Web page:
On August 25 last year, Delhi Police shot dead the notorious gangster Bunty, bringing to an end a five-month-long reign of terror.
In all, Om Prakash alias Bunty and his ‘biker gang’ were wanted in connection with 41 cases of murder and attempted murder.
Nineteen of these cases were recorded in a matter of just 20 days — from June 28 to July 17 last year.
While three of the policemen who were part of the raiding team that eliminated Bunty received the President’s Police Medal for gallantry on August 15 this year, the families of the gang’s victims have no consolation whatsoever.
After her brother Ashneet Singh fell to the bullets of Bunty, Mani Kaur (21) had to start giving tuitions at home to tide over the financial crisis her family faced.
Ashneet (23), a Vodafone employee, was the breadwinner of this family of six — his parents and three siblings.
“Ashneet started working after Class XII to support the family. My husband is suffering from hernia, he keeps unwell most of the time. We had so many hopes for Ashneet. He had applied for a new job and was expecting a good raise. Not a day passes when I don’t cry for my son,” said Sukhbir Kaur, Ashneet’s mother.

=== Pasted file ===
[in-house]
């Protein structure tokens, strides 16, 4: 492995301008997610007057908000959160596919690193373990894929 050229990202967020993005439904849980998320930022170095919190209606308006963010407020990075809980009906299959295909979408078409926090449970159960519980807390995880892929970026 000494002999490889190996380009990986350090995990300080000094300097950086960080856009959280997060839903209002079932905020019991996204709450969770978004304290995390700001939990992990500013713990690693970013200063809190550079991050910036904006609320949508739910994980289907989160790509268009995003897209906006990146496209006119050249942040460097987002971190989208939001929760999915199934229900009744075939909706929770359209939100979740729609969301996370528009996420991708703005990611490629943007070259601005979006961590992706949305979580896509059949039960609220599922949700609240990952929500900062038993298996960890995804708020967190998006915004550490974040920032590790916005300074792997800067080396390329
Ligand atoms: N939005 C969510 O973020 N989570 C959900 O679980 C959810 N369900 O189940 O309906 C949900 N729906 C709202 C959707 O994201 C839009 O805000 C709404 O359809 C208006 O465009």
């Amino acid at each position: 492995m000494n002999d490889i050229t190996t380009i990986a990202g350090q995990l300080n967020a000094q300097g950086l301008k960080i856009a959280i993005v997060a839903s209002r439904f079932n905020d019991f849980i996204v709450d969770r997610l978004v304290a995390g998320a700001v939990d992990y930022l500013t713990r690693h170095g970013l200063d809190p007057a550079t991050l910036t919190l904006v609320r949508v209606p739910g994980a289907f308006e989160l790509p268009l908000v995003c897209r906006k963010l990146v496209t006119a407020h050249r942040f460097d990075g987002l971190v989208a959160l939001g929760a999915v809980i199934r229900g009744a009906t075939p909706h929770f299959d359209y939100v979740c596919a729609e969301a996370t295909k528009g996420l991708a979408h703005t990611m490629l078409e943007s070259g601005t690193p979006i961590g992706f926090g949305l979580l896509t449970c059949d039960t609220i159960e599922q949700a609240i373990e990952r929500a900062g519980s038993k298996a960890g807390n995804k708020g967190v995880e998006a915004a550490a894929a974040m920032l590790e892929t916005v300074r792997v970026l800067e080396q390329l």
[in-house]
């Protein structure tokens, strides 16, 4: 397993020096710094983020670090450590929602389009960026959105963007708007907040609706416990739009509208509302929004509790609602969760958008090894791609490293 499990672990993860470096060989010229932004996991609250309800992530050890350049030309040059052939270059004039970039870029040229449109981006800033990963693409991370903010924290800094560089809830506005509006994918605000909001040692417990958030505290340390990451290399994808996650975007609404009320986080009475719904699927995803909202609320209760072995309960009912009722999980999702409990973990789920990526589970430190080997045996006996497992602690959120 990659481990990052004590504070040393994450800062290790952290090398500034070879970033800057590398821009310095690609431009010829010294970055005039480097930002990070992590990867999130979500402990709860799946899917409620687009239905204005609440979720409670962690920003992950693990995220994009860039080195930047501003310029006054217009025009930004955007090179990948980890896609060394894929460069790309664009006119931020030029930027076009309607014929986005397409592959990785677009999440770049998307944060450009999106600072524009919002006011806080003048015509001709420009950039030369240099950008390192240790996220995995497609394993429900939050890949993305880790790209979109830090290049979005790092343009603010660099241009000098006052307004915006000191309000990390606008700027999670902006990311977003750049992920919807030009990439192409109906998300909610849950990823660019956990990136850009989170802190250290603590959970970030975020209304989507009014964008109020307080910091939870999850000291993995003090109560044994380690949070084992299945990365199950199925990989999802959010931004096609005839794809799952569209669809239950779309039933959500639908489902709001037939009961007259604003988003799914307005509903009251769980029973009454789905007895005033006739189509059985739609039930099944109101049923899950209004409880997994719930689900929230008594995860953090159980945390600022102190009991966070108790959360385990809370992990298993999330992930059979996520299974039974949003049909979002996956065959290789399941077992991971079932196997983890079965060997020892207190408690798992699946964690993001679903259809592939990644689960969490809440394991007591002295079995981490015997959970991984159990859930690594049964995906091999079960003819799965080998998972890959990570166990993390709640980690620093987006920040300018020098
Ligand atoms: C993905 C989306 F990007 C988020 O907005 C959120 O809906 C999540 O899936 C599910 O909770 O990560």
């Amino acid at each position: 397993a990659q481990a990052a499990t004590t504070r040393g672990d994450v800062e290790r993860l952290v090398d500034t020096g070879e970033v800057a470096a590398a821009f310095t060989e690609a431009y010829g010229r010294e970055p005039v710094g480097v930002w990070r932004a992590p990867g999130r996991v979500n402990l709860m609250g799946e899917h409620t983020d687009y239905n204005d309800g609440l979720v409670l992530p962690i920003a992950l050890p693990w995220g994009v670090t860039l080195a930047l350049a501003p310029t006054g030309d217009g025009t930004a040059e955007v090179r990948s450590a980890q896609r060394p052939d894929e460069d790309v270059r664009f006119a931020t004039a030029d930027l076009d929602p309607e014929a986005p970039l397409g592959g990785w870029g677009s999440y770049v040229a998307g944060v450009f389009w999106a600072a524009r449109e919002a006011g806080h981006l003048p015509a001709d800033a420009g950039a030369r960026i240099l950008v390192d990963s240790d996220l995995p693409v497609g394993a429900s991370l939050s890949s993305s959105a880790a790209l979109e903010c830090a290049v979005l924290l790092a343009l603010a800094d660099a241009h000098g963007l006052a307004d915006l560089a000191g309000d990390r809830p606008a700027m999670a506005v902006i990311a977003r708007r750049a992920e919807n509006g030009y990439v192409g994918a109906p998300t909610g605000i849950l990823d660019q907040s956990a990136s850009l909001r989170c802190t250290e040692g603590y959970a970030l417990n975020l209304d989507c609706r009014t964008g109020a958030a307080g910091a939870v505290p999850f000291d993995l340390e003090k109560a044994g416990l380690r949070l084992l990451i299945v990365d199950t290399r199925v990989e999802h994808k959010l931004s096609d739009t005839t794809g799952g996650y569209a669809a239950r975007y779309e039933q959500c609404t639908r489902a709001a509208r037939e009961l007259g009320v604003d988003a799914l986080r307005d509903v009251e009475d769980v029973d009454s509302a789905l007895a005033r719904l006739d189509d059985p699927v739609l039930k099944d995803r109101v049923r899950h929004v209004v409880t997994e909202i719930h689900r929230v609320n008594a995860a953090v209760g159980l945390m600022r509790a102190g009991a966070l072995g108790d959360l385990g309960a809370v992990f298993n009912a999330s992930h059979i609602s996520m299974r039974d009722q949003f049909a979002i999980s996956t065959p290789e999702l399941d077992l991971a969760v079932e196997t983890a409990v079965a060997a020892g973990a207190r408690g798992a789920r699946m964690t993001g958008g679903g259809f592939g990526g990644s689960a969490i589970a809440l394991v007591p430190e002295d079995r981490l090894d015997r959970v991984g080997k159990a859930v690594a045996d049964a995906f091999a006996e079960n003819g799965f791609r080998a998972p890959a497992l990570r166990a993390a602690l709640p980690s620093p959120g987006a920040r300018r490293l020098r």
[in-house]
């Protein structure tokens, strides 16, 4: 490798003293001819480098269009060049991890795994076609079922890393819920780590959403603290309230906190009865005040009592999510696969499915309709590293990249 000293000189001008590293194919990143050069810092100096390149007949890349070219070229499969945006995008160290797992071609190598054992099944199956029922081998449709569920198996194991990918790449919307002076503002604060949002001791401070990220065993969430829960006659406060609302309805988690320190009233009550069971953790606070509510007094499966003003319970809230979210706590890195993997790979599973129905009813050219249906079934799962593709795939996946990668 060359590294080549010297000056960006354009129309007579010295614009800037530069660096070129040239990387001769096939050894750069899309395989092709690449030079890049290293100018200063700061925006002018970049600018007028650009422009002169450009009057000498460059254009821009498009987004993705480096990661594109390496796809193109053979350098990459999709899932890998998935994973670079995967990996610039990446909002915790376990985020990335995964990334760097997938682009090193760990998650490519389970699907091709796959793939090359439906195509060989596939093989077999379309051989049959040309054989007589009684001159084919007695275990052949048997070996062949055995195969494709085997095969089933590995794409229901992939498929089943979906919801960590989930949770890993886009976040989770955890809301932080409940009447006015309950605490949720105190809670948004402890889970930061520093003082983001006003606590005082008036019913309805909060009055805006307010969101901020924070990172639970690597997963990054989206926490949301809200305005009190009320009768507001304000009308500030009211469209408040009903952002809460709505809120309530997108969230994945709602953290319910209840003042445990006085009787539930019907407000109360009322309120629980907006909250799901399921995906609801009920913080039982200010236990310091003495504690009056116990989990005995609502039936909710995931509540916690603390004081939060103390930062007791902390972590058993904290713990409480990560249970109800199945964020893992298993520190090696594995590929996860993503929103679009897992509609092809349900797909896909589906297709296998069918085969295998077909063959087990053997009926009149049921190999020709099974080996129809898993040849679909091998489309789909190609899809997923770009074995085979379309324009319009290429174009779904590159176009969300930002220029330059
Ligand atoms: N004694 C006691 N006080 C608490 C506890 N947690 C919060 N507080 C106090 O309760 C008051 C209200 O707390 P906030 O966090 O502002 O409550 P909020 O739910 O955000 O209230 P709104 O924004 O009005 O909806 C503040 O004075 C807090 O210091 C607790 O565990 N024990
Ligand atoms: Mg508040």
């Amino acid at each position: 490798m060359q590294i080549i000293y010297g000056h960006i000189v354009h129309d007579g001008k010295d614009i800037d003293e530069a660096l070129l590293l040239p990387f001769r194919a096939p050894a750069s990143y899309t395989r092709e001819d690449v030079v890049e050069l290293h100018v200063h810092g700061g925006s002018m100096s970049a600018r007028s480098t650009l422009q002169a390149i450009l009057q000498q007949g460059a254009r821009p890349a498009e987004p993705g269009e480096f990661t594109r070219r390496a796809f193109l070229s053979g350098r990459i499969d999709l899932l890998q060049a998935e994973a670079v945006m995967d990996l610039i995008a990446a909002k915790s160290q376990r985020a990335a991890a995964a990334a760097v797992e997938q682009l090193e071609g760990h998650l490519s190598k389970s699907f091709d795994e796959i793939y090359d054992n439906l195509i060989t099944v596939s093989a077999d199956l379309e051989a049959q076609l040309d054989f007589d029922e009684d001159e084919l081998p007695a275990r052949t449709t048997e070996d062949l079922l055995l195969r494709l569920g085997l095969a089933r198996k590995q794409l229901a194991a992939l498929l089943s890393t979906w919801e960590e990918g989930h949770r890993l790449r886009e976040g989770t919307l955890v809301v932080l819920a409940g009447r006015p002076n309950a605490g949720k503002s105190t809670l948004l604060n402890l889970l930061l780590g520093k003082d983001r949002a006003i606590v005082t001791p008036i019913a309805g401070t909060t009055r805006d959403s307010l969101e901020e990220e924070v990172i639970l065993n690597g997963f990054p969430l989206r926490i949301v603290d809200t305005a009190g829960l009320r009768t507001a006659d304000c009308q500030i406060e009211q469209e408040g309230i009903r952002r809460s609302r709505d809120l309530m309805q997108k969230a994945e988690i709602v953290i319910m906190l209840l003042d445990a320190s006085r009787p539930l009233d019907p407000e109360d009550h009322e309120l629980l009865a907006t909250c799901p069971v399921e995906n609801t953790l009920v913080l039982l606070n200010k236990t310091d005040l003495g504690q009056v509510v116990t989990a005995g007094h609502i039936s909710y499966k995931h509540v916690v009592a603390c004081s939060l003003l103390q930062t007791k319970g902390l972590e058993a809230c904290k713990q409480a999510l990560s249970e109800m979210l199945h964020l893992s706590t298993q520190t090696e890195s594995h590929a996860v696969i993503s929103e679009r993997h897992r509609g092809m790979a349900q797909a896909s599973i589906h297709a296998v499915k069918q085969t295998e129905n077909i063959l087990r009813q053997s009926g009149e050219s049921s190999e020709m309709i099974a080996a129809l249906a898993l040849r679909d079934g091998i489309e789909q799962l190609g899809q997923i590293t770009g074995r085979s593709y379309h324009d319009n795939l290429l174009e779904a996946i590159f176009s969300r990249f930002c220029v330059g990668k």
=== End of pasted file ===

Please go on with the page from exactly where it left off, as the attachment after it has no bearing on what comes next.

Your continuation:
Her son was sipping a cold drink with his friend Harjeeet Singh (25), when both were shot dead by Bunty and his gang in the Amar Colony area of south Delhi on July 11 last year.
Police claimed the two friends were killed as the gangster wanted to snatch Ashneet’s motorcycle.
“Although it has been a year since my son was killed, I still don’t know the reason for his murder. I refuse to buy the police theory that they killed him for his bike. There were scores of other people present at the shop. Why only him?” said Kaur.
Two houses away, Kulwant Kaur, grandmother of Harjeet Singh, has the same story to share. “Harjeet’s father is so scared after the incident that now he even takes his daughter and wife to our family shop in Govindpuri.”
“He does not leave them alone,” said Kulwant Kaur.
Half an hour after killing the two friends — the gang went on to kill Sanjeev Suri (38) near Andrews Ganj flyover, when he was on his way home.
Suri’s wife Sunita teaches at a school, and earns a measly income of Rs 10,000. With the little money she gets, the English teacher has to bring up her two children and care for her aged in-laws.
“I never bothered about the family till my husband was alive. Now, when he is not there, I have to be careful with every penny I spend,” said Sunita Suri.
Sanjeev Suri was employed as a supervisor with Intercontinental Hotel, Nehru Place and died when he interposed to save a motorcyclist from Bunty and his gang.